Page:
The percentage of students receiving an F during the first semester increased by more than one-third compared with last year. That’s tangible evidence of the pitfalls of remote learning.
On Thursday, the new Board of Trustees may take action toward reopening Clark County campuses to in-person instruction. Aside from some rural schools, classrooms haven’t been open since March. Many other large districts across the country have been far more proactive in getting kids back to school. It’s time Clark County joined them.
Yes, many teachers and staff members have worked heroically. Parents and students have striven mightily to make the most of it. But distance learning isn’t working for Nevada’s most vulnerable students.
Ahead of the meeting, the district released information on student grades. Last school year, 28 percent of students received an F during the first semester. That’s bad enough. This school year, 38 percent did. The percentage of elementary students earning a failing grade went from 32 percent to 41 percent.
During the first semester of last school year, 6 percent of assigned grades were an F. This year, it was 13 percent.
Interestingly, the percent of A grades assigned remained the same, 31 percent in both years. What this suggests is that students who were already doing well are managing distance learning successfully. That’s better than the alternative, but it’s cold comfort to those distance learning has left behind.
Last November, Superintendent Jesus Jara proposed a plan to reopen. Trustees balked, and the plan went on the shelf. Now, the board has three new trustees and a chance to try again, albeit with a watered- down version. That’s unfortunate. The original reopening plan was stronger and should be revived. Further inaction isn’t an option. On Sunday, Clark County Education Association President Marie Neisess penned a piece for these pages in favor of reopening.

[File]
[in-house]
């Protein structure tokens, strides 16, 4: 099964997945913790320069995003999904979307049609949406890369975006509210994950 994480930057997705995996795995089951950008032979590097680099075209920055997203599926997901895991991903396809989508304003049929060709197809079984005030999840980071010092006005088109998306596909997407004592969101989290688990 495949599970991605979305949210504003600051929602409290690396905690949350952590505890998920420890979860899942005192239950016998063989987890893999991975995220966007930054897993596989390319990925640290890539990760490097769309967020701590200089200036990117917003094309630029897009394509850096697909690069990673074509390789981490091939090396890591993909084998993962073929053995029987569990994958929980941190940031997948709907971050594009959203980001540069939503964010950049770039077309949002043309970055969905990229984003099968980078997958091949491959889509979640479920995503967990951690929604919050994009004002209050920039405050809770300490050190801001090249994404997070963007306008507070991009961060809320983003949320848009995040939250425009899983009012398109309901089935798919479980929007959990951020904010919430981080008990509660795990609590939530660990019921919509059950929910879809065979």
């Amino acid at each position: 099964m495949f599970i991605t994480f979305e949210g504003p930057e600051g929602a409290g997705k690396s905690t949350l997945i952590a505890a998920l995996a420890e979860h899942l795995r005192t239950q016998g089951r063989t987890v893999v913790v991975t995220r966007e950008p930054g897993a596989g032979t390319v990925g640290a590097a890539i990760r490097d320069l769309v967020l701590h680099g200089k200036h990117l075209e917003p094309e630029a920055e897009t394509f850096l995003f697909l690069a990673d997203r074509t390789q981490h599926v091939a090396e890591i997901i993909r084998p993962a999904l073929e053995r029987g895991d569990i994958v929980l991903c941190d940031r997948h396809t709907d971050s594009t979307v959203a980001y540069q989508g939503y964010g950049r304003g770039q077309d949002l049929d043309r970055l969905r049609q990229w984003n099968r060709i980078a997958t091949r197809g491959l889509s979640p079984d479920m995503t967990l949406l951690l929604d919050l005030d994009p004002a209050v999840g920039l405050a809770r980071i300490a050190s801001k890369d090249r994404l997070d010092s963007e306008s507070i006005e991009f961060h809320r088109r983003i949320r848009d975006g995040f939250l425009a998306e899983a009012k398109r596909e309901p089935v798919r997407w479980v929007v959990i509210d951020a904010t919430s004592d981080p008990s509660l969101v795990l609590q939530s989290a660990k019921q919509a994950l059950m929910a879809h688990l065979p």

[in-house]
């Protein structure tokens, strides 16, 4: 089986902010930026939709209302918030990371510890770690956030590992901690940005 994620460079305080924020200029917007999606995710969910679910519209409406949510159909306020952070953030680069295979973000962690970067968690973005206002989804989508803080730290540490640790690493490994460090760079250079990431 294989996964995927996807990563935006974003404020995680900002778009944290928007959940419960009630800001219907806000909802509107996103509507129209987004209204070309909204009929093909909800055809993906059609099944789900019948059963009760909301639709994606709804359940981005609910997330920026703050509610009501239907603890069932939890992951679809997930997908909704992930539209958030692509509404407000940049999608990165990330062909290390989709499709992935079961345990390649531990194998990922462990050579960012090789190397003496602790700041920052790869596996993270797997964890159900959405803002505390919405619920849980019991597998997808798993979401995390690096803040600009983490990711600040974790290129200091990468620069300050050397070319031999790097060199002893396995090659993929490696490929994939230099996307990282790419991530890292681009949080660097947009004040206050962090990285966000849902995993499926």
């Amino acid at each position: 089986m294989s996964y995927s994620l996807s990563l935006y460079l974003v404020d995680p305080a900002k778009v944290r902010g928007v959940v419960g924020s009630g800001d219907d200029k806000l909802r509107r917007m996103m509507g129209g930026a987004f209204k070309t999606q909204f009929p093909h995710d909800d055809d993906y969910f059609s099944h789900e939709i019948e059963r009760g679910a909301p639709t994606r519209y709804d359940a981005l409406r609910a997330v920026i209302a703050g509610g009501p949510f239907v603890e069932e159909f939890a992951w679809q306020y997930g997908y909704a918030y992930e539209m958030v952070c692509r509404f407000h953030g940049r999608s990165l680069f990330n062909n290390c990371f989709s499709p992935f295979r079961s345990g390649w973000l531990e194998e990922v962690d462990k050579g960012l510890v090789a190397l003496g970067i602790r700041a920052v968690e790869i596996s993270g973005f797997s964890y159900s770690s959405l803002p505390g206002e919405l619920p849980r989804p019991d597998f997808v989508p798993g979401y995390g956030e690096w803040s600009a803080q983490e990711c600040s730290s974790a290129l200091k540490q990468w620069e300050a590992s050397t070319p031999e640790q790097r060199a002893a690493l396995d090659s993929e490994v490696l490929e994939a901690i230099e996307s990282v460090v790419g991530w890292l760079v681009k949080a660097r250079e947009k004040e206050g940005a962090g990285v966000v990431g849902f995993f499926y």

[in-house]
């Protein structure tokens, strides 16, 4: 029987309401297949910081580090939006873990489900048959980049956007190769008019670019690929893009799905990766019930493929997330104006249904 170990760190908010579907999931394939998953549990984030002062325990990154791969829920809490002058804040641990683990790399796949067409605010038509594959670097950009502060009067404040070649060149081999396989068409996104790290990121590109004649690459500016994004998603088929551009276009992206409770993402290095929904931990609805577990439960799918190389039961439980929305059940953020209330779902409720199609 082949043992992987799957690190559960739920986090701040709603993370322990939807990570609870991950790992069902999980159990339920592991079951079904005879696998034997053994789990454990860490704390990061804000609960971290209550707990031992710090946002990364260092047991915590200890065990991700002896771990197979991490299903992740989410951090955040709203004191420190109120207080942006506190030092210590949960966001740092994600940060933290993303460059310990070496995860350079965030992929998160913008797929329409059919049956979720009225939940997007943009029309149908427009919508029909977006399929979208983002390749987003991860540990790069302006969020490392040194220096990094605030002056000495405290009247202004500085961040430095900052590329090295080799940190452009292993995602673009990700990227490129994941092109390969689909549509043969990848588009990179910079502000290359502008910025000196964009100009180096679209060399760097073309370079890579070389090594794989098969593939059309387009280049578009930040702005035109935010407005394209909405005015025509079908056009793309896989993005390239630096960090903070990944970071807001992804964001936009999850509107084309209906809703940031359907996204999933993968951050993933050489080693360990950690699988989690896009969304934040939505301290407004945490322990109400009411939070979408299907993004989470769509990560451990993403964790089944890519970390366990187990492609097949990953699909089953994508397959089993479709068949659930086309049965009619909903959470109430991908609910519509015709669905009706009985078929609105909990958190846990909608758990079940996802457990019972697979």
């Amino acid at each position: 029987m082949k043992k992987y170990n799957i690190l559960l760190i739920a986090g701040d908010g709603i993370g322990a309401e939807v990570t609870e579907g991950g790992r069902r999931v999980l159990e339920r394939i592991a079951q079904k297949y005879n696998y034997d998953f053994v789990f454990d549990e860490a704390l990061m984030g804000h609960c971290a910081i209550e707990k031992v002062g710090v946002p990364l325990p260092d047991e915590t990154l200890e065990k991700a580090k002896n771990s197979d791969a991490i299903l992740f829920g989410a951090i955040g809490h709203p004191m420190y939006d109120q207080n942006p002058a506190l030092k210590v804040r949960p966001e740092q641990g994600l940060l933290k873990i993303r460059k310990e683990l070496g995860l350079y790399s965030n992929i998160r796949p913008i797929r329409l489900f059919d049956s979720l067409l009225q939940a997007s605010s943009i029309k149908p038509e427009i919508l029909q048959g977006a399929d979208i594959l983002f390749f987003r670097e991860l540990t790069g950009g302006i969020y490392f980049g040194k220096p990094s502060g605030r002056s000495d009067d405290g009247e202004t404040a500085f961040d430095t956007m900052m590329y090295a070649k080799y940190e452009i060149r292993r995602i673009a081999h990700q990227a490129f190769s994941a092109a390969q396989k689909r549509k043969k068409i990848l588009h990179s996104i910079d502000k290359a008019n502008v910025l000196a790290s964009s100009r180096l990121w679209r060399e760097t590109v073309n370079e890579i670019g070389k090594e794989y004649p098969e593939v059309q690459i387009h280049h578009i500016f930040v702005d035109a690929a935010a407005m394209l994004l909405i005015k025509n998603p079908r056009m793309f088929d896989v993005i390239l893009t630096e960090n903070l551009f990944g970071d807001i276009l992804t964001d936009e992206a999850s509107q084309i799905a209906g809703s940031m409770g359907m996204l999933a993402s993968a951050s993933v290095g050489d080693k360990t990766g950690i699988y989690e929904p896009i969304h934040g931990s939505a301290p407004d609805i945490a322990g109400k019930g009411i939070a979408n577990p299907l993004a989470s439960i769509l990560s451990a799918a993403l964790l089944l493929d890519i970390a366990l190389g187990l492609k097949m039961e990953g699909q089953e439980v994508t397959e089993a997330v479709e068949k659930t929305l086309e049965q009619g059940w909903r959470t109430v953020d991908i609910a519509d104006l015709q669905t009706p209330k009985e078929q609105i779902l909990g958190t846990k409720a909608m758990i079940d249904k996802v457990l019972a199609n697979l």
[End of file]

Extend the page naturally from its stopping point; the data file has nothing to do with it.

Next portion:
The medical case for opening classrooms remains strong. Schools around the country and world have reopened successfully. A study in Iceland found that children are half as likely as adults to catch and spread the coronavirus. Dozens of other studies in the United States and around the globe have concluded schools may be safely opened.
In December, the district and teachers union agreed that pre-K to third graders should be the first students back in the classroom. The district should open all schools, but if trustees again balk, the lower grades are the most important place to start. Learning in the formative years lays the foundation for a student’s academic career. As the declining grades show, many elementary students need help now. Giving families the option to stay online, which was an option in the November plan, is important, too.
Clark County students have fallen behind. Trustees need to allow them back in the classroom.